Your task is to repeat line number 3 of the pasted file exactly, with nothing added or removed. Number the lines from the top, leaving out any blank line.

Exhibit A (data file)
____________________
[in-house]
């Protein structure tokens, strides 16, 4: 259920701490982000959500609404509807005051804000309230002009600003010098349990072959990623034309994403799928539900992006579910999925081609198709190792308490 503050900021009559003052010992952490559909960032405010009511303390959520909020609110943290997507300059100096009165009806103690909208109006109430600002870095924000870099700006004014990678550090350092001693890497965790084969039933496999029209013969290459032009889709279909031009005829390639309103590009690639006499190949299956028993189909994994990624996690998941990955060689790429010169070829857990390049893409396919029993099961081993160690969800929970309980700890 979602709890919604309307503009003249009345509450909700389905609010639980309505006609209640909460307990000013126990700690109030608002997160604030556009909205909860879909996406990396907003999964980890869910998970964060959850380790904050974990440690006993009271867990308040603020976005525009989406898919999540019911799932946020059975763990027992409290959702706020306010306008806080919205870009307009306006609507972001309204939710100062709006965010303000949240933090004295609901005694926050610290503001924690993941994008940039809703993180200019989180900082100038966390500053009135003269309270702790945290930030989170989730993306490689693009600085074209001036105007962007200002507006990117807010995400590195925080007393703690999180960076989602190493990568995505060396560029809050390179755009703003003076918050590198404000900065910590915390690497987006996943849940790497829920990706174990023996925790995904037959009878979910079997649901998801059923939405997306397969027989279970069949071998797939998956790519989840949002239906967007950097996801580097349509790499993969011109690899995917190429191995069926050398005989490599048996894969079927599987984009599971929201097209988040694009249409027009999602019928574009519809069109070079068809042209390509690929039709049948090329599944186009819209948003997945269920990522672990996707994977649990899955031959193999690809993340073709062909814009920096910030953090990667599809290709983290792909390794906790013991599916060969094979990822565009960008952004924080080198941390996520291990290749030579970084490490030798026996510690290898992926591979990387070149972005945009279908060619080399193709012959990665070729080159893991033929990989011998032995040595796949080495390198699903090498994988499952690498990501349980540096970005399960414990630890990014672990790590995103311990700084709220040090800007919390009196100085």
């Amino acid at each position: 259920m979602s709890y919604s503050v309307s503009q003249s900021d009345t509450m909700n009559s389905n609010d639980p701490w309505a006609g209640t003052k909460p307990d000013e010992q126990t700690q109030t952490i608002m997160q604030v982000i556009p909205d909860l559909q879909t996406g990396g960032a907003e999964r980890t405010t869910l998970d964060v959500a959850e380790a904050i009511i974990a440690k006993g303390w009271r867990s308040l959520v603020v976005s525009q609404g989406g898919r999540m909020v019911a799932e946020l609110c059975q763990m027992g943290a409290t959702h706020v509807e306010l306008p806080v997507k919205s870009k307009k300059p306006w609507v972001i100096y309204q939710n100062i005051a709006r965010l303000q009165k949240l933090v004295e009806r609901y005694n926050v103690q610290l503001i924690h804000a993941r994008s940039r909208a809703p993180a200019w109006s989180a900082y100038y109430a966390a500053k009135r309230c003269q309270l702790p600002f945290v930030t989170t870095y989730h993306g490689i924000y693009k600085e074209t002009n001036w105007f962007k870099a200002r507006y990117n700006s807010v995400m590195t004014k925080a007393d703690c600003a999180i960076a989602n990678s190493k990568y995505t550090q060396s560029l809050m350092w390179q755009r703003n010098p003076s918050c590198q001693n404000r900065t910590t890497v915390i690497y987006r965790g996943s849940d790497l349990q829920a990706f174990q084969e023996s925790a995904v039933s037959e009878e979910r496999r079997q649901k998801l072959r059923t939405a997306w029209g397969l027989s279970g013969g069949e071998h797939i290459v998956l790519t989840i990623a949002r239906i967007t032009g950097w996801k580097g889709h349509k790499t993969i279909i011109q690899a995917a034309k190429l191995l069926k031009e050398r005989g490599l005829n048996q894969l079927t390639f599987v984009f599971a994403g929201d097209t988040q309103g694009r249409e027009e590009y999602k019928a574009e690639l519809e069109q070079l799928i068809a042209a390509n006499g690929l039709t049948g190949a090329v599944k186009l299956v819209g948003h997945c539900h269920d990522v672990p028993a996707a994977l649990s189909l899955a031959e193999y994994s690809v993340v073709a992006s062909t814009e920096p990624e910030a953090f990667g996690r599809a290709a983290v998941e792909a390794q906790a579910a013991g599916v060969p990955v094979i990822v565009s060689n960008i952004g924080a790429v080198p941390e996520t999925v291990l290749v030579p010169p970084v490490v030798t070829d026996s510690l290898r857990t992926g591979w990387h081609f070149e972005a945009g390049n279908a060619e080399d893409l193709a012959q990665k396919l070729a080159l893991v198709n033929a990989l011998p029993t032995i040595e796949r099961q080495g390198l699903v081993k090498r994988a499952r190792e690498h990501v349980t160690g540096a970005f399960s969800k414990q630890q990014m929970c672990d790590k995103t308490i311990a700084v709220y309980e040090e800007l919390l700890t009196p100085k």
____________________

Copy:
């Amino acid at each position: 259920m979602s709890y919604s503050v309307s503009q003249s900021d009345t509450m909700n009559s389905n609010d639980p701490w309505a006609g209640t003052k909460p307990d000013e010992q126990t700690q109030t952490i608002m997160q604030v982000i556009p909205d909860l559909q879909t996406g990396g960032a907003e999964r980890t405010t869910l998970d964060v959500a959850e380790a904050i009511i974990a440690k006993g303390w009271r867990s308040l959520v603020v976005s525009q609404g989406g898919r999540m909020v019911a799932e946020l609110c059975q763990m027992g943290a409290t959702h706020v509807e306010l306008p806080v997507k919205s870009k307009k300059p306006w609507v972001i100096y309204q939710n100062i005051a709006r965010l303000q009165k949240l933090v004295e009806r609901y005694n926050v103690q610290l503001i924690h804000a993941r994008s940039r909208a809703p993180a200019w109006s989180a900082y100038y109430a966390a500053k009135r309230c003269q309270l702790p600002f945290v930030t989170t870095y989730h993306g490689i924000y693009k600085e074209t002009n001036w105007f962007k870099a200002r507006y990117n700006s807010v995400m590195t004014k925080a007393d703690c600003a999180i960076a989602n990678s190493k990568y995505t550090q060396s560029l809050m350092w390179q755009r703003n010098p003076s918050c590198q001693n404000r900065t910590t890497v915390i690497y987006r965790g996943s849940d790497l349990q829920a990706f174990q084969e023996s925790a995904v039933s037959e009878e979910r496999r079997q649901k998801l072959r059923t939405a997306w029209g397969l027989s279970g013969g069949e071998h797939i290459v998956l790519t989840i990623a949002r239906i967007t032009g950097w996801k580097g889709h349509k790499t993969i279909i011109q690899a995917a034309k190429l191995l069926k031009e050398r005989g490599l005829n048996q894969l079927t390639f599987v984009f599971a994403g929201d097209t988040q309103g694009r249409e027009e590009y999602k019928a574009e690639l519809e069109q070079l799928i068809a042209a390509n006499g690929l039709t049948g190949a090329v599944k186009l299956v819209g948003h997945c539900h269920d990522v672990p028993a996707a994977l649990s189909l899955a031959e193999y994994s690809v993340v073709a992006s062909t814009e920096p990624e910030a953090f990667g996690r599809a290709a983290v998941e792909a390794q906790a579910a013991g599916v060969p990955v094979i990822v565009s060689n960008i952004g924080a790429v080198p941390e996520t999925v291990l290749v030579p010169p970084v490490v030798t070829d026996s510690l290898r857990t992926g591979w990387h081609f070149e972005a945009g390049n279908a060619e080399d893409l193709a012959q990665k396919l070729a080159l893991v198709n033929a990989l011998p029993t032995i040595e796949r099961q080495g390198l699903v081993k090498r994988a499952r190792e690498h990501v349980t160690g540096a970005f399960s969800k414990q630890q990014m929970c672990d790590k995103t308490i311990a700084v709220y309980e040090e800007l919390l700890t009196p100085k």